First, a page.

Favourite from 3 Feet though? Either “Buddy,” “Change in Speak,” “Eye know” or “Say No Go.” “Buddy” is more for the remix, “Change in Speak” for the Cymande sample. “Eye Know” always reminds me of Daewon songs skate section in World Industries New World order. And “Say No Go” is just an absolute banger! I still play all the De La songs regularly in my sets.

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I come out of a long slumber.

Hey friends.  It's been too long since I've been posting all my real talk and dope-ass interviews here. But really, I've been quite busy. So this is just a quick little update to let you know what I've been up to.

Last weekend was the Phillip's Backyard Weekender here in Victoria and I was there doing coverage for Exclaim!. If you weren't there you should read up on the shows there, highlighted by De La Soul completely destroying. But I shouldn't be surprised, it's how they do.

Night 1 with Cat Empire, the Dirty Heads and the Expendables

Night 2 with De La Soul, Buck 65 and SonReal 

The week before that was the Victoria Ska Festival  , which remains, hands down, the best week of music here in Victoria each year. It's just a ton of fun, which is always great because I don't really like ska music. Well, ska revival music. But the lineup is always diverse and lots of fun. The organizers are also great people who just love music. Sure, there's money involved, but it's a whole lot more love. I've worked pretty closely with the Ska Society over the last couple of years doing interviews in the run-up to the festival and reviews during the festival. This year was no different. Here is a roundup of ALL my Ska Fest-related pieces that have kept me away from you lovely people.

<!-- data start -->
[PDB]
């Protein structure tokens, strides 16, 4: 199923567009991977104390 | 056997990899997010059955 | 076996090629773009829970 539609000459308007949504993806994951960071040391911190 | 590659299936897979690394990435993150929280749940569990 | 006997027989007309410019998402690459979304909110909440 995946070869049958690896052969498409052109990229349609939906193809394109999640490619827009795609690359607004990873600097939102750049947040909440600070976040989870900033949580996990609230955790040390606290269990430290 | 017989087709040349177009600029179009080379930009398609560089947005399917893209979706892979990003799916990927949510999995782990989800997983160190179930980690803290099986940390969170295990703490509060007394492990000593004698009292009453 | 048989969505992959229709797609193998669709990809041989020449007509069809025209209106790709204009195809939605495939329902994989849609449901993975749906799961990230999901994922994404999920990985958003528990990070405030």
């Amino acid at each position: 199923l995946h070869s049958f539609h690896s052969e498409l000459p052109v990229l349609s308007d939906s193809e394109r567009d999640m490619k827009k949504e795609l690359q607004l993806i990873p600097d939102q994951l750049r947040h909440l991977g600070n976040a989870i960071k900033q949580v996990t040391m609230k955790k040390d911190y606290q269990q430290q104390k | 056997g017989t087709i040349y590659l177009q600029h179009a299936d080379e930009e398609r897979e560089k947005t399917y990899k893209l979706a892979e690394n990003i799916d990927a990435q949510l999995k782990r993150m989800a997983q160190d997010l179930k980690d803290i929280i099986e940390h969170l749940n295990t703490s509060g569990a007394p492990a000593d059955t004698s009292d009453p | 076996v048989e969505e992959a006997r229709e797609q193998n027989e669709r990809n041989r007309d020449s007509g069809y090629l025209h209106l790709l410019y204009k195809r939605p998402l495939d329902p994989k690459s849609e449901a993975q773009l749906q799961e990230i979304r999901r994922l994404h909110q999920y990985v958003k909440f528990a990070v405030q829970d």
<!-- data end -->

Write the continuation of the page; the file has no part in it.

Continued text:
Interview piece with Logan Bell from Katchafire. 

Interview piece with Dub FX. 

Interview piece with Kris Wood of Blackberry Wood. 

My Ska-Fest listening primer. 

Days 1 and 2 of Ska Fest with Sierra Leone Refugee All-Stars, Blackberry Wood and the Revivers. 

Days 2 and 3 of Ska Fest with Blitz the Ambassador, Tanya Stephens, Dope Soda and David Hillyard's Rocksteady 7.
Much respect to Yasiin Bey. Headliner at the 14th annual Victoria Ska Fest. Photo by me.

Much respect to Yasiin Bey. Headliner at the 14th annual Victoria Ska Fest. Photo by me.

The final day of Ska Fest with Yasiin Bey (Formerly Mos Def) and Dub FX. Also, why I love Ska Fest so much.

And just a couple of weeks before that was the Victoria Jazz Fest, always a stellar time. I only did one interview leading up to it, but it was a real doozy. I also did media coverage for my home publication, the Martlet.

Interview piece with soulman Lee Fields. 

Review of Five Alarm Funk's set at Centennial Square. 

Review of Vieux Farka Touré at Sugar Nightclub. 

Review of David Gray Infinity Quartet feat. Macy Gray.  

I've also done up a couple of reviews for LyfStyl Music. Big ups to them for giving me another place to talk music. There's never enough space.

My review of Kanye West's Yeezus .  (In retrospect I would like to re-rate this record at like a 6.5 or maybe 7.)

Review of the Uncluded's Hokey Fright .

Same props and respect for the Coastal Spectator. The place I got my first paid article published. I've been doing some reviews around town for them as well. Much respect, Andrea and Lynne. 

 Review of Eddie Spaghetti's sweet new record, The Value of Nothing .

 Review of Victoria all-girl rock band White Hot Jet's debut performance.

Review of Blackberry Wood at Logan's Pub.  

So there it is. When it's all laid out in front of me it's actually kind of amazing how much I've been doing lately. But it's not enough. I love writing and I love being forced to do it.  There's more on the way, as always, so stay tuned. And as always, if you know of some awesome music that needs my attention, please leave a comment or drop me a line.  

Much respect,


Lee Fields at Victoria Jazz Fest. Taken by  Kim Jay  with my camera.  

Lee Fields at Victoria Jazz Fest. Taken by Kim Jay with my camera.